Search the Community
Showing results for tags 'crackmapexec'.
Found 1 result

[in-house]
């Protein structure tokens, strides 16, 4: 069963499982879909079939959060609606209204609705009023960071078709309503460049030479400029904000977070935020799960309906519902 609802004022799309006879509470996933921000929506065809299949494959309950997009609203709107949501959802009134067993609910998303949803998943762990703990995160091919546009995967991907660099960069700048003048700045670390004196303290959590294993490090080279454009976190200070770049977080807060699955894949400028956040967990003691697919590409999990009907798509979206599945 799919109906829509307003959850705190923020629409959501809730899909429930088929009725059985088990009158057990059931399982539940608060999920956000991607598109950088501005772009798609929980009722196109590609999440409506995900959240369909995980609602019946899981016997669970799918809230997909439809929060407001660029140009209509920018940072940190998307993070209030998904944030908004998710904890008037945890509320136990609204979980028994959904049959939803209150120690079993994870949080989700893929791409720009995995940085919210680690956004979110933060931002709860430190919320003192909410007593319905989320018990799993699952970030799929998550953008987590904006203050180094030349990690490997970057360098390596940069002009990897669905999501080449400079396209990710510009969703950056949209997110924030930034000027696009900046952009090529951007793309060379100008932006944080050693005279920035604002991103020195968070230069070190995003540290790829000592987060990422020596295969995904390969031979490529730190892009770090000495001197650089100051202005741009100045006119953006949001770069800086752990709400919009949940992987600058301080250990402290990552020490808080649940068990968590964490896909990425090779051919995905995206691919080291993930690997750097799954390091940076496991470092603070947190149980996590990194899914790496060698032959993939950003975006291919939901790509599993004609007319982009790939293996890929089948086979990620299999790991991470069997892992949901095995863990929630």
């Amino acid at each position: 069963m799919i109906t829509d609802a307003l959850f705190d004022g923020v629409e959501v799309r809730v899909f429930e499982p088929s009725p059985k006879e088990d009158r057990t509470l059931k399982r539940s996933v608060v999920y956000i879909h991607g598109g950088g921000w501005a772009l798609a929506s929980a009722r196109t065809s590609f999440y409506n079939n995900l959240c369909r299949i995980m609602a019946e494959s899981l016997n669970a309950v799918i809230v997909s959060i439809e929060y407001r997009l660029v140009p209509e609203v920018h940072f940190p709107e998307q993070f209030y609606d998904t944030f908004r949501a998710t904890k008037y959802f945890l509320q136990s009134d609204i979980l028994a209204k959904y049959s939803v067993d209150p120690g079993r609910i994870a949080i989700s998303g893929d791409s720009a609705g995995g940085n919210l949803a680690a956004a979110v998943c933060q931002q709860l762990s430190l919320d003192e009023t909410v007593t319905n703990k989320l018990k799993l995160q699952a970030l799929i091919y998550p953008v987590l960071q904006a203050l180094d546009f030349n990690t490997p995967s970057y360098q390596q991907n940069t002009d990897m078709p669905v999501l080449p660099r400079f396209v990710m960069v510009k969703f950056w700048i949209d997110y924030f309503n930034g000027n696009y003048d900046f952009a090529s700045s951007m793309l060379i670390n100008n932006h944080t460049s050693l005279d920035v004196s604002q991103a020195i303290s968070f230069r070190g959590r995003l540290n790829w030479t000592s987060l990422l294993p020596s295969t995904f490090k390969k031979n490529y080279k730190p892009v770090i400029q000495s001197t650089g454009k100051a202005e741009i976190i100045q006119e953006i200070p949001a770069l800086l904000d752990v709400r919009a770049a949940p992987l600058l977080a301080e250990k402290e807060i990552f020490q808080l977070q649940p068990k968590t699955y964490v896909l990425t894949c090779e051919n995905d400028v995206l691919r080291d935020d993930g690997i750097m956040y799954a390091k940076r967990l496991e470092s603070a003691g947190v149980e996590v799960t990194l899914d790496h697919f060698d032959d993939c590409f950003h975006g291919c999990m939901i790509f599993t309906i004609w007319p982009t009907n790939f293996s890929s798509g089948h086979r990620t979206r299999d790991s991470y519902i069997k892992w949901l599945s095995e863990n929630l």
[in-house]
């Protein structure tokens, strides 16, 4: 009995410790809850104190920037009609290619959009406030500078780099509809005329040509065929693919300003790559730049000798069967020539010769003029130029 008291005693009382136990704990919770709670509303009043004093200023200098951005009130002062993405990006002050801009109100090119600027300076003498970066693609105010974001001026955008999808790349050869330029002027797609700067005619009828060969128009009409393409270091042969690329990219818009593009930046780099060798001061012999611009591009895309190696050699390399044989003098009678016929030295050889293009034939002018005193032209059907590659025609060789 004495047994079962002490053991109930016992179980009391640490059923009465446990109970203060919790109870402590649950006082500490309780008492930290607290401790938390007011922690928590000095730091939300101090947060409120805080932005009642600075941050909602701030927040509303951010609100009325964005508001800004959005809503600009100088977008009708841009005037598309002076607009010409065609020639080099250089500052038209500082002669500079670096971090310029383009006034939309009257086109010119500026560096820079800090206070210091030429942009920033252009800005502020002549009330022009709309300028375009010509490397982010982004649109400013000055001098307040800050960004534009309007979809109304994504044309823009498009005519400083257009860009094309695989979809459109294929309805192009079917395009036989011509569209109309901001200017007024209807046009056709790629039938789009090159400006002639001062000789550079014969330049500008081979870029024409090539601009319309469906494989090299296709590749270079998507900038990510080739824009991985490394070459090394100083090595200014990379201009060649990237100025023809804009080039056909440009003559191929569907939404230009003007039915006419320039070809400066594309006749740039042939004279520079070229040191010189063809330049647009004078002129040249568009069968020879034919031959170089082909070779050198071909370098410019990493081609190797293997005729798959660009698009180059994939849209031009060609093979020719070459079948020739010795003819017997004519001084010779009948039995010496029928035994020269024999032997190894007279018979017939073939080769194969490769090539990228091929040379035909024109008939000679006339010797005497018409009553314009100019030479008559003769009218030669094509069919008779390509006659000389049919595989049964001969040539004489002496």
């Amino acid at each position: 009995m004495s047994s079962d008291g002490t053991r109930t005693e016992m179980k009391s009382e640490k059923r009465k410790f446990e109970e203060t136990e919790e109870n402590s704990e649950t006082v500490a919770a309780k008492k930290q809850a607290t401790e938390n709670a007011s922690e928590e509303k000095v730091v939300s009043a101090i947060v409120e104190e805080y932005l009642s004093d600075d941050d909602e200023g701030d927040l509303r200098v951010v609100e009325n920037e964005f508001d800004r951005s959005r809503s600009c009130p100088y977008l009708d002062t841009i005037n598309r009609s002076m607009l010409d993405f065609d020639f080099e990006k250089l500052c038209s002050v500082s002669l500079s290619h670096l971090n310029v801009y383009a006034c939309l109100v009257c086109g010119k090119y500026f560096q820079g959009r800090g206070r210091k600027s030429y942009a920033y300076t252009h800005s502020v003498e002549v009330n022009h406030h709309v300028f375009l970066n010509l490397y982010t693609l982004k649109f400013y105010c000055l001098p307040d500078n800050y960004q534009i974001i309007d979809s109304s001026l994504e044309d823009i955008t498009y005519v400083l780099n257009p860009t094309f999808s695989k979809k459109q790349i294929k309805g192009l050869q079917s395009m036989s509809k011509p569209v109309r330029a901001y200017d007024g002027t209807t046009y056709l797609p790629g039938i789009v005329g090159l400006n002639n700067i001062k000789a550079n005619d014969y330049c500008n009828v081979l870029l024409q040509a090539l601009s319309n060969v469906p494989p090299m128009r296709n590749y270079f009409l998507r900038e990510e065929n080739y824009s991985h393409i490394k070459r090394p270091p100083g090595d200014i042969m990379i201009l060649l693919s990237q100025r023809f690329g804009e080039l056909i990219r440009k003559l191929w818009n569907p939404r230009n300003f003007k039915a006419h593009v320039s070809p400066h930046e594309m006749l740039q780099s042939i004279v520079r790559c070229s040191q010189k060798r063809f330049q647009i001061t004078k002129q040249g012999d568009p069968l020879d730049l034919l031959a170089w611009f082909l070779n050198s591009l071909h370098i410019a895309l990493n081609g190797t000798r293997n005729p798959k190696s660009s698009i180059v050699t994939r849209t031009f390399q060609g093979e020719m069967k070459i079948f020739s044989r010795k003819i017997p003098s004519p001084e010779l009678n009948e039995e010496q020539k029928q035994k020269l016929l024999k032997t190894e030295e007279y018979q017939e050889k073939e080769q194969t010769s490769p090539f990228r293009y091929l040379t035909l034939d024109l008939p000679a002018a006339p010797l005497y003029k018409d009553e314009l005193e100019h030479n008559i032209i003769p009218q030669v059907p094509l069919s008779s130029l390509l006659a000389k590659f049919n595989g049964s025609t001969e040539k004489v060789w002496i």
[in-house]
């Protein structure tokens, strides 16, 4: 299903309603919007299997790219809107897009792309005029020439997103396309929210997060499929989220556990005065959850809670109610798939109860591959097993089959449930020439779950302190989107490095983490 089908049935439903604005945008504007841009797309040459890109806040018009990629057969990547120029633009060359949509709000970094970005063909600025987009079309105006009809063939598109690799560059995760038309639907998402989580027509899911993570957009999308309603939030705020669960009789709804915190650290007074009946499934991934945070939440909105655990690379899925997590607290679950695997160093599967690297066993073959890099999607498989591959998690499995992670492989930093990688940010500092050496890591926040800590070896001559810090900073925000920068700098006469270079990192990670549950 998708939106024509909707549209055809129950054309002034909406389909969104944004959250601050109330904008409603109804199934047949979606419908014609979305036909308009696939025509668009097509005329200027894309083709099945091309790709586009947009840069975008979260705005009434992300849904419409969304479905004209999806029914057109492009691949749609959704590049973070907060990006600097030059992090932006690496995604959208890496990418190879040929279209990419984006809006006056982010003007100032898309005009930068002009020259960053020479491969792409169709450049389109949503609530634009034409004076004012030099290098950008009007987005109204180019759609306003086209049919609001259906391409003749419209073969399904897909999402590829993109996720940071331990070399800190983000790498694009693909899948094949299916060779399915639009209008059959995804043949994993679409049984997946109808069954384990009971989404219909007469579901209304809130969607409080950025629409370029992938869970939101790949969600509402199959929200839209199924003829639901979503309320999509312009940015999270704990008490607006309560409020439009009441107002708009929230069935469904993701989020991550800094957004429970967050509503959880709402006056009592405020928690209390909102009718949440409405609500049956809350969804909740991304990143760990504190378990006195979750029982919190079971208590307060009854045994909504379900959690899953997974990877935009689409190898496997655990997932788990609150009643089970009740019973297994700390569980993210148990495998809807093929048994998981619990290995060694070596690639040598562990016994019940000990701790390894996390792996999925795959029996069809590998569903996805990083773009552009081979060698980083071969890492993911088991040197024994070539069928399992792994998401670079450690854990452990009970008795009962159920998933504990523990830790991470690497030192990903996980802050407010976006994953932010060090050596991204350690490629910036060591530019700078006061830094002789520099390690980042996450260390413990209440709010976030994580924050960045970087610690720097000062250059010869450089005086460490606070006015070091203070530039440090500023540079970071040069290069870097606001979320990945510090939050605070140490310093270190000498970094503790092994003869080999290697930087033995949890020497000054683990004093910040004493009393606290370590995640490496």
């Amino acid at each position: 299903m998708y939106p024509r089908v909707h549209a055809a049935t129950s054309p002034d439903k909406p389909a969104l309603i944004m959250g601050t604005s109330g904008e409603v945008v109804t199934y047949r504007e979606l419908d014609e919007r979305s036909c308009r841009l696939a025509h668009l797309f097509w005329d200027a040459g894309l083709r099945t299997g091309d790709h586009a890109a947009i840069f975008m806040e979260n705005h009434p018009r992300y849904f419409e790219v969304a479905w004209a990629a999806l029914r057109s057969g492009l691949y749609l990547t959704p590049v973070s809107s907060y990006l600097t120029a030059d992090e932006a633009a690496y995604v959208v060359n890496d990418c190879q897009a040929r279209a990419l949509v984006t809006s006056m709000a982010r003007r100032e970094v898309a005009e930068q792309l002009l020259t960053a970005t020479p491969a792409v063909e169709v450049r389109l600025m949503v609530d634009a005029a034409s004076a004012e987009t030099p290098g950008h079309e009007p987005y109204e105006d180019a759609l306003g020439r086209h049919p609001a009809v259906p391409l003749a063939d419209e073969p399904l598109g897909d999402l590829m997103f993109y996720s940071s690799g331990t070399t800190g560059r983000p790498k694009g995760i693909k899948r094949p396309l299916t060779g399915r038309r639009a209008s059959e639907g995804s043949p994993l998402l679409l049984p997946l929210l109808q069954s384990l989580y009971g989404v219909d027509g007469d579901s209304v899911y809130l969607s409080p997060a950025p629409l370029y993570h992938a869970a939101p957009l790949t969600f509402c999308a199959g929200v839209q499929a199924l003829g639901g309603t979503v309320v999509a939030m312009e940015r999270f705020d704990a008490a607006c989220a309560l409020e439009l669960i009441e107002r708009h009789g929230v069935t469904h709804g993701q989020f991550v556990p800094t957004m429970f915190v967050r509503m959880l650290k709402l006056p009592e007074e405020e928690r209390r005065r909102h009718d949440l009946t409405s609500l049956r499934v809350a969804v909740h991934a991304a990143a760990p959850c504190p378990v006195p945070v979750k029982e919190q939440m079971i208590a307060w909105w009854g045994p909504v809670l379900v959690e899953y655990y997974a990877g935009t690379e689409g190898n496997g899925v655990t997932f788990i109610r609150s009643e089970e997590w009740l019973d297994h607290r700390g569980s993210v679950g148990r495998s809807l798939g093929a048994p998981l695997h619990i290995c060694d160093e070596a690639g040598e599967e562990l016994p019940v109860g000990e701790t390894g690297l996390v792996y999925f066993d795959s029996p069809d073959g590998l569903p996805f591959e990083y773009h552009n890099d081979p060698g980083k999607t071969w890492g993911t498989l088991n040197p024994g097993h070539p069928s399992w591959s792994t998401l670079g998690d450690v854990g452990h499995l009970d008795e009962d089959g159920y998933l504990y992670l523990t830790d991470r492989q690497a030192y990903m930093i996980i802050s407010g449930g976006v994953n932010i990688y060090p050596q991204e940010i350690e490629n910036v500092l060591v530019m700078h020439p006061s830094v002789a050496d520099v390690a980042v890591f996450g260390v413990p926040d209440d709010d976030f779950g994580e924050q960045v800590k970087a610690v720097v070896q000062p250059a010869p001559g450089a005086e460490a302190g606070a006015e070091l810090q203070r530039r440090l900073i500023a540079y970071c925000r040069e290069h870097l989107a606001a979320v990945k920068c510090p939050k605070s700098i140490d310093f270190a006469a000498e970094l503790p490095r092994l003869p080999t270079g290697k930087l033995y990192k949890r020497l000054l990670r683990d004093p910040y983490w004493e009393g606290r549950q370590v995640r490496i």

CrackMapExec is a fantastic tool developed by Byt3bl33de3r and can be found here: https://github.com/byt3bl33d3r/CrackMapExec As stated in the repo's README, it's powered by Impacket and takes queues and inspiration from several other tools targeting SMB, WMI, and Windows in general. I recommend reading up on it if you are unfamiliar. For now, it's worth mentioning that CrackMapExec (CME) is also a Python library that can be installed with pip and used like a standard tool, i.e. you can type "crackmapexec" and use it without needing a Python script to act as a vehicle. I installed it on the Bunny and have used it for some network based attacks using RNDIS_ETHERNET mode. If you'd like to do the same, I encourage you to install pip. Connect to the Bunny via SSH and use curl with the "insecure" and output file options, like so: cd /pentest curl -k -O https://bootstrap.pypa.io/get-pip.py Now check your Bunny's current system date and time. If it's not current then you need to update it or Python and SSL will throw a fit because the date/time is wrong. Then use Python to run the script: python get-pip.py That may take some time to complete, but pip will open up a lot of possibilities and assist with Python tools and dependencies. Once that's done, you'll need to install packages required for supporting OpenSSL/PyOpenSSL. You'll need to have shared your internet connection with the Bunny for this to work. apt-get install build-essential libssl-dev libffi-dev python-dev Once those packages have been installed successfully, you should now be able to successfully use pip to install CME. If something goes wrong with this next step, it's almost certainly related to the cryptography library and a missing dependency. Read the error carefully and Google it. You can be certain there will be several GitHub and StackOverflow hits at the top. Run pip: pip install crackmapexec Once that is done, you can test everything by just running "crackmapexec" in your terminal and you should see CME spit out its help text and version information. You're now ready to include CME commands in your Bunny payloads. CME is a network attack tool, so you can use it against locked PCs. A very basic example of this is: crackmapexec $TARGET_IP That command tells CME to connect to the target's IP address via SMB. If that much can be done, CME will return a hostname and the target's operating system build. This is a fast "attack" and can be used to, let's say, fingerprint a machine quickly to prove you had access and collect some information. You can go a step further with this: crackmapexec $TARGET_IP -u "" -p "" That tells CME to try a Null session with SMB. If the target disallows Null sessions nothing bad happens. You still get the basic OS details. If the target allows for a Null session to be initiated then you can check for success and then potentially proceed with something like running CME again with the addition of "--shares" to enumerate network shares and gather additional information. If you happen to have a password hash or credentials from an earlier attack (perhaps phishing or passed to you from a teammate), those creds can be used with CME and any CME-based payload can be easily edited to include the credentials for a much wider variety of attacks.